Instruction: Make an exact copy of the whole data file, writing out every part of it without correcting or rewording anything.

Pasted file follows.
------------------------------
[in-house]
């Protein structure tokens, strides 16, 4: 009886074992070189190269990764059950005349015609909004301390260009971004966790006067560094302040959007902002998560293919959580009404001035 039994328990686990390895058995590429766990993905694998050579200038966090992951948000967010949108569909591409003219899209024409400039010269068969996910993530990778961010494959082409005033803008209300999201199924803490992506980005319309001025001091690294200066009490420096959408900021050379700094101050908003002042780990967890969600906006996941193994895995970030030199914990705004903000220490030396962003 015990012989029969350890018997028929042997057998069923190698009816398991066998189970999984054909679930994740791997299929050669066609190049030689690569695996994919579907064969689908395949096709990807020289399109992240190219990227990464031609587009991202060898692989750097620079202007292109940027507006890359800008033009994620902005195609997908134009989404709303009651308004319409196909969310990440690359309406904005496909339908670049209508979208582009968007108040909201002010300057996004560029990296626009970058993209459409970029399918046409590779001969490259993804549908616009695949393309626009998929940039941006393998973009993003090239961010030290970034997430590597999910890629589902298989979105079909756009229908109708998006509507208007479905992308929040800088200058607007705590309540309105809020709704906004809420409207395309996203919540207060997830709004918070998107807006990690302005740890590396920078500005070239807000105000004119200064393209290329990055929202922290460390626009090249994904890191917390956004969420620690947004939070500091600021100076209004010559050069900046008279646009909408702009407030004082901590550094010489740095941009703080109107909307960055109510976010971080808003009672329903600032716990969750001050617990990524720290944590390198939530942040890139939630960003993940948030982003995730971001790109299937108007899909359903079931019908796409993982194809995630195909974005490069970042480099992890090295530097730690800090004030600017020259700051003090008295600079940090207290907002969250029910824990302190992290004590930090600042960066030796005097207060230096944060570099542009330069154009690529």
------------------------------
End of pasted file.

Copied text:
[in-house]
């Protein structure tokens, strides 16, 4: 009886074992070189190269990764059950005349015609909004301390260009971004966790006067560094302040959007902002998560293919959580009404001035 039994328990686990390895058995590429766990993905694998050579200038966090992951948000967010949108569909591409003219899209024409400039010269068969996910993530990778961010494959082409005033803008209300999201199924803490992506980005319309001025001091690294200066009490420096959408900021050379700094101050908003002042780990967890969600906006996941193994895995970030030199914990705004903000220490030396962003 015990012989029969350890018997028929042997057998069923190698009816398991066998189970999984054909679930994740791997299929050669066609190049030689690569695996994919579907064969689908395949096709990807020289399109992240190219990227990464031609587009991202060898692989750097620079202007292109940027507006890359800008033009994620902005195609997908134009989404709303009651308004319409196909969310990440690359309406904005496909339908670049209508979208582009968007108040909201002010300057996004560029990296626009970058993209459409970029399918046409590779001969490259993804549908616009695949393309626009998929940039941006393998973009993003090239961010030290970034997430590597999910890629589902298989979105079909756009229908109708998006509507208007479905992308929040800088200058607007705590309540309105809020709704906004809420409207395309996203919540207060997830709004918070998107807006990690302005740890590396920078500005070239807000105000004119200064393209290329990055929202922290460390626009090249994904890191917390956004969420620690947004939070500091600021100076209004010559050069900046008279646009909408702009407030004082901590550094010489740095941009703080109107909307960055109510976010971080808003009672329903600032716990969750001050617990990524720290944590390198939530942040890139939630960003993940948030982003995730971001790109299937108007899909359903079931019908796409993982194809995630195909974005490069970042480099992890090295530097730690800090004030600017020259700051003090008295600079940090207290907002969250029910824990302190992290004590930090600042960066030796005097207060230096944060570099542009330069154009690529």